Turning to the detail, after rebounding 4.9%M/M in October, export values suffered a decline of 3.0%M/M in November – a weaker result than the market had expected – so that annual growth fell back to a negligible 0.1%Y/Y from 8.2%Y/Y previously. By contrast, imports fell just 0.1%M/M in October following a sharp 6.0%M/M uplift in October, so that annual growth remained a very sturdy 12.5%Y/Y. Export values disappointed across a number of major categories. Of particular note, exports of general machinery fell 2.3%Y/Y in November, while exports of electrical machinery fell 2.7%Y/Y. Growth in exports of manufactured goods slowed to 3.0%Y/Y from 9.2%Y/Y previously. A significant driver of import growth continues to be mineral fuels (up 39.0%Y/Y). Imports of general machinery slowed to 17.6%Y/Y from 28.1%Y/Y in October, while imports of manufactured goods slowed to just 4.7%Y/Y from 20.1%Y/Y previously.
As usual today the BoJ also released its estimates of export and import volumes, thus providing a timely assessment of what these figures might mean for the prospect of net exports contributing positively to a rebound in GDP in Q4. The BoJ estimates that real exports fell a disappointing 2.9%M/M in November, leading to an annual contraction of 2.4%Y/Y. By contrast, real imports fell a slightly smaller 2.3%M/M and remained up 3.2%Y/Y. As a result, while for the first two months of this quarter real exports are still 1.5% above the average level experienced through Q3 – courtesy of the post-disaster bounce recorded in October – real imports are a much greater 4.4% above their Q3 average. So at this point, net merchandise exports are on course to make a third consecutive negative contribution to GDP growth in Q4 – possibly more negative than the 0.1ppt subtractions recorded over the previous two quarters.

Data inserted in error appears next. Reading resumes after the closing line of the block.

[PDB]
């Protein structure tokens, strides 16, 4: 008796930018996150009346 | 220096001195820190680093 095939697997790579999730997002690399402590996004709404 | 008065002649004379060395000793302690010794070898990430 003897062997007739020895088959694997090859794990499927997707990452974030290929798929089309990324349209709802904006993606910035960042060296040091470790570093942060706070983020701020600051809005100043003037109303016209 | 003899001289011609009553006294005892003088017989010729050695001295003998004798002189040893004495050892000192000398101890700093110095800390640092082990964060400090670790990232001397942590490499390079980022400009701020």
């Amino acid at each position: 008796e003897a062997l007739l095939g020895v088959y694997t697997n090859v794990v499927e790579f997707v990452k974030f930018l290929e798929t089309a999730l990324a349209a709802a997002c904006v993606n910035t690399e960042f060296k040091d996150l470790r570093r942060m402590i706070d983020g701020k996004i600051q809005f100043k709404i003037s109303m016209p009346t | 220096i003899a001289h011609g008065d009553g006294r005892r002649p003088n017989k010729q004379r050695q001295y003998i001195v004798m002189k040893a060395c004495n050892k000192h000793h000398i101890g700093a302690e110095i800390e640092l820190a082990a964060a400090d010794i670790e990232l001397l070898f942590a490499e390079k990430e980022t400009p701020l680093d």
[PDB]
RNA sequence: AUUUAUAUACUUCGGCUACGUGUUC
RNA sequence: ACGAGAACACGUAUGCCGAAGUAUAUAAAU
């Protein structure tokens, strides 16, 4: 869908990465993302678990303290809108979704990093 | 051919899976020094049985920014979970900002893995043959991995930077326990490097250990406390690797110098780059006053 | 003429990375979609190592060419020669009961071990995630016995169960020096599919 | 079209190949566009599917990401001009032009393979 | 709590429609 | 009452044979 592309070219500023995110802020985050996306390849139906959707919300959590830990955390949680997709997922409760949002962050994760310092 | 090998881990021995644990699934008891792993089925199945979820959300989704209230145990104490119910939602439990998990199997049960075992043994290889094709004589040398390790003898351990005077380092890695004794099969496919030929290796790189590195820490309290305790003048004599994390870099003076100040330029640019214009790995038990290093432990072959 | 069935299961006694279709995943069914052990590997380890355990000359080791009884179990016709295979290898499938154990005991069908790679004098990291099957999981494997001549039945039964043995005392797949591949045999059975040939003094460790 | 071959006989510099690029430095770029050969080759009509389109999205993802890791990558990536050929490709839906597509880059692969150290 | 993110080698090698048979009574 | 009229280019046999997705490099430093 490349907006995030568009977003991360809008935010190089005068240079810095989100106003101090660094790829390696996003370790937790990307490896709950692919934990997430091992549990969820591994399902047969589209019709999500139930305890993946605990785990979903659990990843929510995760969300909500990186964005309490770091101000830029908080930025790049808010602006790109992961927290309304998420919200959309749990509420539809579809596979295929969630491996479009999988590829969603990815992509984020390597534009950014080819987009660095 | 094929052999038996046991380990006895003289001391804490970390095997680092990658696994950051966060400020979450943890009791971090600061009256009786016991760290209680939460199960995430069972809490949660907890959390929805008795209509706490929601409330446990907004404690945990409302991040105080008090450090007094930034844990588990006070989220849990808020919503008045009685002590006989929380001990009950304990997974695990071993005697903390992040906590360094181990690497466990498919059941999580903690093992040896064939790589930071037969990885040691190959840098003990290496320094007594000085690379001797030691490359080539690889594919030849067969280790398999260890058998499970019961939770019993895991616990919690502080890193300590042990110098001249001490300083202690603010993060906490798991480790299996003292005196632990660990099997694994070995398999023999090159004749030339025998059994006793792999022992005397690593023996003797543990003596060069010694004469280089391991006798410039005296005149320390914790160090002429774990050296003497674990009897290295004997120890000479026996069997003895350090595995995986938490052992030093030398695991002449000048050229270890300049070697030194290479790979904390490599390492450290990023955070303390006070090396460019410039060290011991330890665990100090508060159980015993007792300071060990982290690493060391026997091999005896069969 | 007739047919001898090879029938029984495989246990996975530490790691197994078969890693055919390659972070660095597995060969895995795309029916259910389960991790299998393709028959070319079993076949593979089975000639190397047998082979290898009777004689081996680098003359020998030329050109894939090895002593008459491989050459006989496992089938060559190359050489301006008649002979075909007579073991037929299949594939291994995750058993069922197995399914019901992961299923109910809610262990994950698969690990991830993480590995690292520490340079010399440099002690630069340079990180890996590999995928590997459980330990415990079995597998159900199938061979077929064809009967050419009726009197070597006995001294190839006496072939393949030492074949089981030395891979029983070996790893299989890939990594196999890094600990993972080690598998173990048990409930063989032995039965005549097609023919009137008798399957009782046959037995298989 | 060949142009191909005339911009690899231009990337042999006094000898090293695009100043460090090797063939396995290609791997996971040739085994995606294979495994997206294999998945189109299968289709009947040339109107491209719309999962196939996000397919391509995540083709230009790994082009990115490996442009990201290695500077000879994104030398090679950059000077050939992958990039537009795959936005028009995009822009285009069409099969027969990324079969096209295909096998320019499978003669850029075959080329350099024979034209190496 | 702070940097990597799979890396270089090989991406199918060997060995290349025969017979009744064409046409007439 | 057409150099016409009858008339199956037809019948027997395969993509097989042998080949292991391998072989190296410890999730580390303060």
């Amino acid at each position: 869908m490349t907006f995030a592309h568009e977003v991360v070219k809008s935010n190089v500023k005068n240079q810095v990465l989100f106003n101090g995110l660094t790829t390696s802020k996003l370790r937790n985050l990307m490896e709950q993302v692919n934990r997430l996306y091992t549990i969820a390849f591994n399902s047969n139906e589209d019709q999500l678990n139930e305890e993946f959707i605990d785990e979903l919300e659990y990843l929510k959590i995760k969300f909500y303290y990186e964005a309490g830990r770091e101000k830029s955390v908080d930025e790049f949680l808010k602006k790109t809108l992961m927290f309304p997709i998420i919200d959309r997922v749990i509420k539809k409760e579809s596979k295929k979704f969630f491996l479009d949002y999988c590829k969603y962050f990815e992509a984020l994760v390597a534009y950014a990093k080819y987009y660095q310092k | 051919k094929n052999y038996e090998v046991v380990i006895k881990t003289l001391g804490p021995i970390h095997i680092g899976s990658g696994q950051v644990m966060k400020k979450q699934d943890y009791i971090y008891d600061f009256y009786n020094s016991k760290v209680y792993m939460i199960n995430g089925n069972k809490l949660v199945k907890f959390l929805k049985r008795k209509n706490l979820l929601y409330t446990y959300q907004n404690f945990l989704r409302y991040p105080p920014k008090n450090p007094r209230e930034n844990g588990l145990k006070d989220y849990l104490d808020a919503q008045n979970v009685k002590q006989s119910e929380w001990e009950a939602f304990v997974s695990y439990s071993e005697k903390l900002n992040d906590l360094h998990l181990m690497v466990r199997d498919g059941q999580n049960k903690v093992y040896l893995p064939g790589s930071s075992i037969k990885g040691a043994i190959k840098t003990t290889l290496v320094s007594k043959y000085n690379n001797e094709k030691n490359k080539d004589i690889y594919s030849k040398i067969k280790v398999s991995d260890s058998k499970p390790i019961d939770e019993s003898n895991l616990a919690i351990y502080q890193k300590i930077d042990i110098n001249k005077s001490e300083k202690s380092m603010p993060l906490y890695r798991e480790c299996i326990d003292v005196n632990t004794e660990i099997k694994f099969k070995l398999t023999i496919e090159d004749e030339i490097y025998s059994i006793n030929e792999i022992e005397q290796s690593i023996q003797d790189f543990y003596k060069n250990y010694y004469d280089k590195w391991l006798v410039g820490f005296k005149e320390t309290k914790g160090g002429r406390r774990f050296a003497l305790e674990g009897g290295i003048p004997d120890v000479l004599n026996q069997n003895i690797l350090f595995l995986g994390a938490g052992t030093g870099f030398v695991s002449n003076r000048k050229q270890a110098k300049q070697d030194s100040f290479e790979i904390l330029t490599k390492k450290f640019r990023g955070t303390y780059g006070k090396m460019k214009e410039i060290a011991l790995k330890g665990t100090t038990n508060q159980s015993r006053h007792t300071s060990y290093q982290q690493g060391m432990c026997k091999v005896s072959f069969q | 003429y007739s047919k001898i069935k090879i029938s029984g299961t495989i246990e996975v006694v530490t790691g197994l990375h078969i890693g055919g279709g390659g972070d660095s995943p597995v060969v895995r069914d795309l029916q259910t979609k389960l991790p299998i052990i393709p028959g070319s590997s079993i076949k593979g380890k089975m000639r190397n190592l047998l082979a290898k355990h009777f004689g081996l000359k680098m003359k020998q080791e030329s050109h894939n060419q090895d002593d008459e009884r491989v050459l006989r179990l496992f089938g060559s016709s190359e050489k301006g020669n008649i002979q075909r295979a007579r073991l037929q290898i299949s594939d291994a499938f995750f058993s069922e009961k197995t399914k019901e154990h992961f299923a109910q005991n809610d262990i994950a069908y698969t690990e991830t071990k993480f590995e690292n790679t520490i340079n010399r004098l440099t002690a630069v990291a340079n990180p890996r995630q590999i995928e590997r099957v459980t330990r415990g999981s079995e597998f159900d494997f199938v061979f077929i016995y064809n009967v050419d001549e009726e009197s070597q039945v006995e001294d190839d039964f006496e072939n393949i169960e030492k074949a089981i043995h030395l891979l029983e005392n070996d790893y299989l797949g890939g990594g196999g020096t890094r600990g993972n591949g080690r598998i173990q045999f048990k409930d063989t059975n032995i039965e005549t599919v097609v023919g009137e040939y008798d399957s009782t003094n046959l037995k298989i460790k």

The BoJ will publish export volume data by region and commodity next week. For now, the MoF’s own export volume index fell 1.9%Y/Y in November, compared with a 3.8%Y/Y increase in October. The MoF’s breakdown indicates that exports to China fell 5.8%Y/Y, contrasting with modest growth of 1.0%Y/Y in October. Exports to the rest of Asia fell 4.5%Y/Y, following growth of 1.3%Y/Y previously. Growth in exports to the US slowed sharply to 1.9%Y/Y from 10.1%Y/Y previously, but growth in exports to the EU slowed only slightly to 6.3%Y/Y from 6.9%Y/Y previously. The MoF’s estimates indicate that import volumes grew 4.2%Y/Y in November, down from 10.3%Y/Y in October.